“Warriors! you have now conquered your real enemies – pride, lack of mercy, covetousness, oversleeping, overeating, lack of respect, anger – the enemies that lie within. Hido may accept you now”, he smiled. Overjoyed by their victory and enlightenment they asked, “Is that it Sensei? Are we now the greatest warriors of the land?”. “Hido helped you divine an important truth, one that every warrior should assimilate within – of the real enemy – the real undesirable in oneself. But there are greater truths to be learnt, and you will continue the journey. As you attempt to learn higher truths, you should attempt to let go more and more of your undesirables within that hinder you from knowing them. But yes, you are indeed the finest warriors of the land. May you continue to challenge and conquer the undesirables”, wished Akito.
Brother George finished the narrative and looked at Praveen who was in a deep thought. “I should have practiced better, brother George. I was so sure of my ideas that I did not practice enough, I was distracted by my anger towards Sebastian, else I would have spoken two lines at least in the extempore. I am also not regular to the gym, nor to the football practice. I want to be like those warriors, and conquer my undesi…err…weaknesses”, said Praveen.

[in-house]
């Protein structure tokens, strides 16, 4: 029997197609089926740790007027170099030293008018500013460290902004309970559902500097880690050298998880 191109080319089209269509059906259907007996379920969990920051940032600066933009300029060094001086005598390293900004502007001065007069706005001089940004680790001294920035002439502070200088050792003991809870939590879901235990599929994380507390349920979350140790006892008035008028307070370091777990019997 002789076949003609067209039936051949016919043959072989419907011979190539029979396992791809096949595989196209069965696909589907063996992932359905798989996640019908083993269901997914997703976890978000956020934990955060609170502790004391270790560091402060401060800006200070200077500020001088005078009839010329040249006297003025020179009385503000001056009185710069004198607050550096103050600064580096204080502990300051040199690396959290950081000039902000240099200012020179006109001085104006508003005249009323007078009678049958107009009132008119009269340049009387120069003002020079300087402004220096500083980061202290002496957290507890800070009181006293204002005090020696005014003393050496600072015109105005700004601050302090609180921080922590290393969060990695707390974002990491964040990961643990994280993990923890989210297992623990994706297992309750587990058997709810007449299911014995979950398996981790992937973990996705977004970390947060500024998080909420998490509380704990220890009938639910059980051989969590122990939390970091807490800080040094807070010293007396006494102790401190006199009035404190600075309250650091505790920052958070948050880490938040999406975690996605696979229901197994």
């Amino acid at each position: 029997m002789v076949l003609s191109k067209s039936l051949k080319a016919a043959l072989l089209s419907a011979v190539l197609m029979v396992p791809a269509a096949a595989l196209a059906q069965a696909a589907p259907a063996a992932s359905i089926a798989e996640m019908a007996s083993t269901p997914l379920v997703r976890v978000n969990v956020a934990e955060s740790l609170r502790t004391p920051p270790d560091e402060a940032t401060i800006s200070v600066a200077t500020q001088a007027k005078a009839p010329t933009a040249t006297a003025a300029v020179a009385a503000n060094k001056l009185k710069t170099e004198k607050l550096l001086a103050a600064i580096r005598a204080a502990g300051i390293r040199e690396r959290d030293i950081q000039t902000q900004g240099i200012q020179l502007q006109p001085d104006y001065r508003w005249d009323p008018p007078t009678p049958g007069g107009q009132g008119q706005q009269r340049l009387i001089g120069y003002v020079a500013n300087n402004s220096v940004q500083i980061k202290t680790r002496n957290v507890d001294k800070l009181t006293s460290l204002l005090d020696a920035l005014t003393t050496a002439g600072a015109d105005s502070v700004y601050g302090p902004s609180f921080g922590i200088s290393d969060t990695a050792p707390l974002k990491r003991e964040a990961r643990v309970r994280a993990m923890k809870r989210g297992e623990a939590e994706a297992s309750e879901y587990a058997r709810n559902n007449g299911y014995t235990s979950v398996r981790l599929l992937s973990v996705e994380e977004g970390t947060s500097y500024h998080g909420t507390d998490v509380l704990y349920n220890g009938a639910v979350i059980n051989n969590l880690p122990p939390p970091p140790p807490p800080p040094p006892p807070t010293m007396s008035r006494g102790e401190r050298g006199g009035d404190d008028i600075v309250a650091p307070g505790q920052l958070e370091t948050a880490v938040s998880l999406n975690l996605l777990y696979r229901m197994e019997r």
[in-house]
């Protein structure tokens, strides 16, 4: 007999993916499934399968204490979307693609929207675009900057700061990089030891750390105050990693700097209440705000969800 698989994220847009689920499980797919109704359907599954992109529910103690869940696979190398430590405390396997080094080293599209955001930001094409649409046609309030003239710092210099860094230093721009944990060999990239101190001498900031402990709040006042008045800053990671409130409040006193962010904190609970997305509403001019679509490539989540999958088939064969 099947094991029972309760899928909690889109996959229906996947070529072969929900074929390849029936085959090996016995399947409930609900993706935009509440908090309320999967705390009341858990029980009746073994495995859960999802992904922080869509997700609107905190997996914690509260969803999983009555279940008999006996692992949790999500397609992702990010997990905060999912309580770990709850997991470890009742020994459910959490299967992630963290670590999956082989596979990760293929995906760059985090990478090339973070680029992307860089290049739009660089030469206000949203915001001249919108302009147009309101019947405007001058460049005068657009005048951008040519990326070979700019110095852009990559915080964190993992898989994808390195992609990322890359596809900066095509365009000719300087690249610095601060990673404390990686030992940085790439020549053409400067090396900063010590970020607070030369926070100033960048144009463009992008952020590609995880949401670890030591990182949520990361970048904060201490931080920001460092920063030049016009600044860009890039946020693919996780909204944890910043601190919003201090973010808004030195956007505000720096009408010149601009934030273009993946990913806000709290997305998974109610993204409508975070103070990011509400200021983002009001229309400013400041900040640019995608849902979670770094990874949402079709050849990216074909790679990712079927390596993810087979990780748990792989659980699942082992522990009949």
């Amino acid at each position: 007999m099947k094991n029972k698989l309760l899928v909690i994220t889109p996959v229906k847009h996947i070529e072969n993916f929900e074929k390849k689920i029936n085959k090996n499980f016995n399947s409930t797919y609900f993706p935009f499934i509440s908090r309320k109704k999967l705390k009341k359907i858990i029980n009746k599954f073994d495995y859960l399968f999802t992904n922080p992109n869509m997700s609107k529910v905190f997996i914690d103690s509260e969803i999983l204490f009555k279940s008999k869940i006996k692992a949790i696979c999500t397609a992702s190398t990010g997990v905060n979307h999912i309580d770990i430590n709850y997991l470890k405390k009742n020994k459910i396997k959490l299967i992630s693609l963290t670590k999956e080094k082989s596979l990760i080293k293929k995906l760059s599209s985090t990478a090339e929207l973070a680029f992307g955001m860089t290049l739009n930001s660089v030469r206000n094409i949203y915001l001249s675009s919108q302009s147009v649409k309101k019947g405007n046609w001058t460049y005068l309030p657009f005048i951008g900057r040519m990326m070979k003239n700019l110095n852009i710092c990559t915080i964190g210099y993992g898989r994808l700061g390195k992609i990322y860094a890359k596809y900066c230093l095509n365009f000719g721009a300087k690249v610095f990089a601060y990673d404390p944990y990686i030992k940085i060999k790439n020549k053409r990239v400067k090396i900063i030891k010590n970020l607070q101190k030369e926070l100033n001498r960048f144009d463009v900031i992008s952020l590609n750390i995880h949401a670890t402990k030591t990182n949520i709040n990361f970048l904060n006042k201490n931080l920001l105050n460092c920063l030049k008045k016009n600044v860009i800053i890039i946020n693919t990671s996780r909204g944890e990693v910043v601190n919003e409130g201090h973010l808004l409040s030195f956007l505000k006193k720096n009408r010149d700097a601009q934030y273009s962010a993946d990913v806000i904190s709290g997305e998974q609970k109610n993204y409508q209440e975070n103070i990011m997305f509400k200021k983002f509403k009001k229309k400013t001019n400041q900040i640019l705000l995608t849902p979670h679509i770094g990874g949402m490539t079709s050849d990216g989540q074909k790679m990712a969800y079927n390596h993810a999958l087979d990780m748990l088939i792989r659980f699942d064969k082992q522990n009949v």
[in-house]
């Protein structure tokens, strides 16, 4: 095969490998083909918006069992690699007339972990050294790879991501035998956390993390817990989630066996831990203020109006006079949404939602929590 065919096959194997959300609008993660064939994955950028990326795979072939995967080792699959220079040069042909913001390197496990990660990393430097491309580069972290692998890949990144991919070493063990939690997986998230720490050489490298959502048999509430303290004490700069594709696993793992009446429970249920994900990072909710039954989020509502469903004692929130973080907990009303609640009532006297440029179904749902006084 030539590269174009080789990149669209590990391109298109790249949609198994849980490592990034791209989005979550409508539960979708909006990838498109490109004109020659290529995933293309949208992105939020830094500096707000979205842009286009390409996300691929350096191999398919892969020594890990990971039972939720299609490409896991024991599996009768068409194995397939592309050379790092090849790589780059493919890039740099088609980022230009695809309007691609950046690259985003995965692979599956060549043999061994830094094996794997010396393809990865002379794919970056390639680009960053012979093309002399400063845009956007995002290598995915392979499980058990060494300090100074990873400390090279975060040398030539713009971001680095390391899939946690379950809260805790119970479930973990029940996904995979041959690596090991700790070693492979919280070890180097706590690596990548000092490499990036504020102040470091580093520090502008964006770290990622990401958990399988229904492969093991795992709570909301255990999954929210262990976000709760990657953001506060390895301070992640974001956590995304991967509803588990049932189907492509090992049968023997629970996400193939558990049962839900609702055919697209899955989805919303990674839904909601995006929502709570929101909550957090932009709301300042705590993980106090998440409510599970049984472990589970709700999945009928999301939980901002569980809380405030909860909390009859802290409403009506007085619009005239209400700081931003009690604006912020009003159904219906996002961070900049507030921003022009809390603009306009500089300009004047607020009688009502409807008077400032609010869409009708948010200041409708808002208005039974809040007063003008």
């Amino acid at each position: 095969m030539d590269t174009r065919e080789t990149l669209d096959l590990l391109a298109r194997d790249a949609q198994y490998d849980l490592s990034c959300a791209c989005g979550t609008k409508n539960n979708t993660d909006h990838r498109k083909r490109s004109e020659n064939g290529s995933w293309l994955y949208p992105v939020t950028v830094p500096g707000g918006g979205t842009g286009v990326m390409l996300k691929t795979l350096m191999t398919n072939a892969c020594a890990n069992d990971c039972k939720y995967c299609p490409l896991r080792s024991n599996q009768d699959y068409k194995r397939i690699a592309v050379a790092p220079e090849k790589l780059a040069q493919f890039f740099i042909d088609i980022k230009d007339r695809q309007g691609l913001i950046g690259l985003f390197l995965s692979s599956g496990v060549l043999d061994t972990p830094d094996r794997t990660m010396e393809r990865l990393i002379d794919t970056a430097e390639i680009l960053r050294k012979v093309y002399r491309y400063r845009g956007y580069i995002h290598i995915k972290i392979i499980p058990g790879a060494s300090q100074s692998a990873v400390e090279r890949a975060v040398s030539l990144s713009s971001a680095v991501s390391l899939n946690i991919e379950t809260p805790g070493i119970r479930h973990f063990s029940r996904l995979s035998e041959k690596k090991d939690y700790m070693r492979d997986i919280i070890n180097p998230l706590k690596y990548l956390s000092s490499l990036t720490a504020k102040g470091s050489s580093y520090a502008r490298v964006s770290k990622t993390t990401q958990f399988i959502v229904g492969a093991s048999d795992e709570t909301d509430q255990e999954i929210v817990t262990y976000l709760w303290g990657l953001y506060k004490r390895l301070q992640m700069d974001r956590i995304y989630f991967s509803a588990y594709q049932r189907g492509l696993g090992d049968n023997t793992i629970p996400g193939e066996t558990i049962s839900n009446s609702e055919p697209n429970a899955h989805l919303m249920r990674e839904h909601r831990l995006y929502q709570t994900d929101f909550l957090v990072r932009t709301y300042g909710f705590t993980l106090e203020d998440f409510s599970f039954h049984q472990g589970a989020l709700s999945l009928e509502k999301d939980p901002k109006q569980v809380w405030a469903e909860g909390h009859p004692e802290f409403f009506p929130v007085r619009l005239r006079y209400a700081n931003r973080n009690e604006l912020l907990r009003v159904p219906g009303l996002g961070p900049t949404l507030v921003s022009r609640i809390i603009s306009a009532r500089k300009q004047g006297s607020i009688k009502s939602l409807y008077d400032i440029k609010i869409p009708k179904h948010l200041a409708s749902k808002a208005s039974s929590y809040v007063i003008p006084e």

Brother George let out a chuckle, “that’s like my nice lad. We all have our share of shortcomings – weaknesses – undesirables – bad habits – call them what you may! Instead of tackling them, we find excuses outside and on people around us. We apply our frustrations on them, find faults with them and make them our enemies. The real enemies lie nicely hidden inside. And they can be taken out first by acknowledging them and then with persistent practice. Sometimes it helps to attempt chores or tasks that would go head-on with the bad habit…”, said brother George, “…like the sensei assigned to the warriors”, added Praveen. “Yes, in the end, having an iron will helps, never giving up until the undesirable is conquered!”, said brother George. “Try it, conquering even a small bad habit is very liberating, makes you feel very powerful and in control. Your productivity would shoot up immensely“, he said.
“May I ask you brother George, do you also have … hmmm…”, hesitated Praveen. “If you promise not to tell everyone on the campus…”, smiled brother George and leaned forward to speak softly as if sharing a secret, “…I have a craving for sweets, especially the milk Kova”, he laughed. “Hai Sensei! your secret shall stay safe with me”, Praveen bowed and left the library happily.